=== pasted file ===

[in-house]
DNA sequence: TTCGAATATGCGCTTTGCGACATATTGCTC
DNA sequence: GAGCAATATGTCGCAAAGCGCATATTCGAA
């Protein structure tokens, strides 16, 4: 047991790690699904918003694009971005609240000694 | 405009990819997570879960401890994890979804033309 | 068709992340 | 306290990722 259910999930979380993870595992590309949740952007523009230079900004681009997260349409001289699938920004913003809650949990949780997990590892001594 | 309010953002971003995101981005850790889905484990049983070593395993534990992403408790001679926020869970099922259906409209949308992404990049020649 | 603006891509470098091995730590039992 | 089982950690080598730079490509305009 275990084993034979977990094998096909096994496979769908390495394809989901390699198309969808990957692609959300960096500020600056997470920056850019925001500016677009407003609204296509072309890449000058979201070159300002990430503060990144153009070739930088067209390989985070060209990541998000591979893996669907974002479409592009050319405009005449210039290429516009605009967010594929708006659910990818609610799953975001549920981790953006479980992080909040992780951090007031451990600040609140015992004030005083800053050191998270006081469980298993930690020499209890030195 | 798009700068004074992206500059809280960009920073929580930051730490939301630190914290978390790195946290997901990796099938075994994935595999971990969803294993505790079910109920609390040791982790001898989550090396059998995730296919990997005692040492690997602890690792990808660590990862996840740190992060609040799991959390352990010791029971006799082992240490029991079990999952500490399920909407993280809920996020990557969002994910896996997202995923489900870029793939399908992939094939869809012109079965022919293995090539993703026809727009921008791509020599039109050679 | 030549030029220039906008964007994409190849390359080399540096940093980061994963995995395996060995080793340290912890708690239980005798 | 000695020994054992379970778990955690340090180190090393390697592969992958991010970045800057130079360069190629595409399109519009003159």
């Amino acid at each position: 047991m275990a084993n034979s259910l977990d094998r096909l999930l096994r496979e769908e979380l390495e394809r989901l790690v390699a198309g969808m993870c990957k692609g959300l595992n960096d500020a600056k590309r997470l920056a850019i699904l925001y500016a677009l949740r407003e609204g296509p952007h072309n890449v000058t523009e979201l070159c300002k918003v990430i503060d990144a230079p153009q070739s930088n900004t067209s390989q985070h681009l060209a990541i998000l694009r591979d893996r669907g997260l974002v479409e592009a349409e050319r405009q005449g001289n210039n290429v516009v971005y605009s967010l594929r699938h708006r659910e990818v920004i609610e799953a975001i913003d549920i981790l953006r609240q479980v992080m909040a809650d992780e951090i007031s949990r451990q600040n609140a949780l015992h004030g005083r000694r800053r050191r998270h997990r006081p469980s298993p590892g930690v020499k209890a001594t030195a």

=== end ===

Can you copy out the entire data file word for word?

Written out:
[in-house]
DNA sequence: TTCGAATATGCGCTTTGCGACATATTGCTC
DNA sequence: GAGCAATATGTCGCAAAGCGCATATTCGAA
């Protein structure tokens, strides 16, 4: 047991790690699904918003694009971005609240000694 | 405009990819997570879960401890994890979804033309 | 068709992340 | 306290990722 259910999930979380993870595992590309949740952007523009230079900004681009997260349409001289699938920004913003809650949990949780997990590892001594 | 309010953002971003995101981005850790889905484990049983070593395993534990992403408790001679926020869970099922259906409209949308992404990049020649 | 603006891509470098091995730590039992 | 089982950690080598730079490509305009 275990084993034979977990094998096909096994496979769908390495394809989901390699198309969808990957692609959300960096500020600056997470920056850019925001500016677009407003609204296509072309890449000058979201070159300002990430503060990144153009070739930088067209390989985070060209990541998000591979893996669907974002479409592009050319405009005449210039290429516009605009967010594929708006659910990818609610799953975001549920981790953006479980992080909040992780951090007031451990600040609140015992004030005083800053050191998270006081469980298993930690020499209890030195 | 798009700068004074992206500059809280960009920073929580930051730490939301630190914290978390790195946290997901990796099938075994994935595999971990969803294993505790079910109920609390040791982790001898989550090396059998995730296919990997005692040492690997602890690792990808660590990862996840740190992060609040799991959390352990010791029971006799082992240490029991079990999952500490399920909407993280809920996020990557969002994910896996997202995923489900870029793939399908992939094939869809012109079965022919293995090539993703026809727009921008791509020599039109050679 | 030549030029220039906008964007994409190849390359080399540096940093980061994963995995395996060995080793340290912890708690239980005798 | 000695020994054992379970778990955690340090180190090393390697592969992958991010970045800057130079360069190629595409399109519009003159």
């Amino acid at each position: 047991m275990a084993n034979s259910l977990d094998r096909l999930l096994r496979e769908e979380l390495e394809r989901l790690v390699a198309g969808m993870c990957k692609g959300l595992n960096d500020a600056k590309r997470l920056a850019i699904l925001y500016a677009l949740r407003e609204g296509p952007h072309n890449v000058t523009e979201l070159c300002k918003v990430i503060d990144a230079p153009q070739s930088n900004t067209s390989q985070h681009l060209a990541i998000l694009r591979d893996r669907g997260l974002v479409e592009a349409e050319r405009q005449g001289n210039n290429v516009v971005y605009s967010l594929r699938h708006r659910e990818v920004i609610e799953a975001i913003d549920i981790l953006r609240q479980v992080m909040a809650d992780e951090i007031s949990r451990q600040n609140a949780l015992h004030g005083r000694r800053r050191r998270h997990r006081p469980s298993p590892g930690v020499k209890a001594t030195a």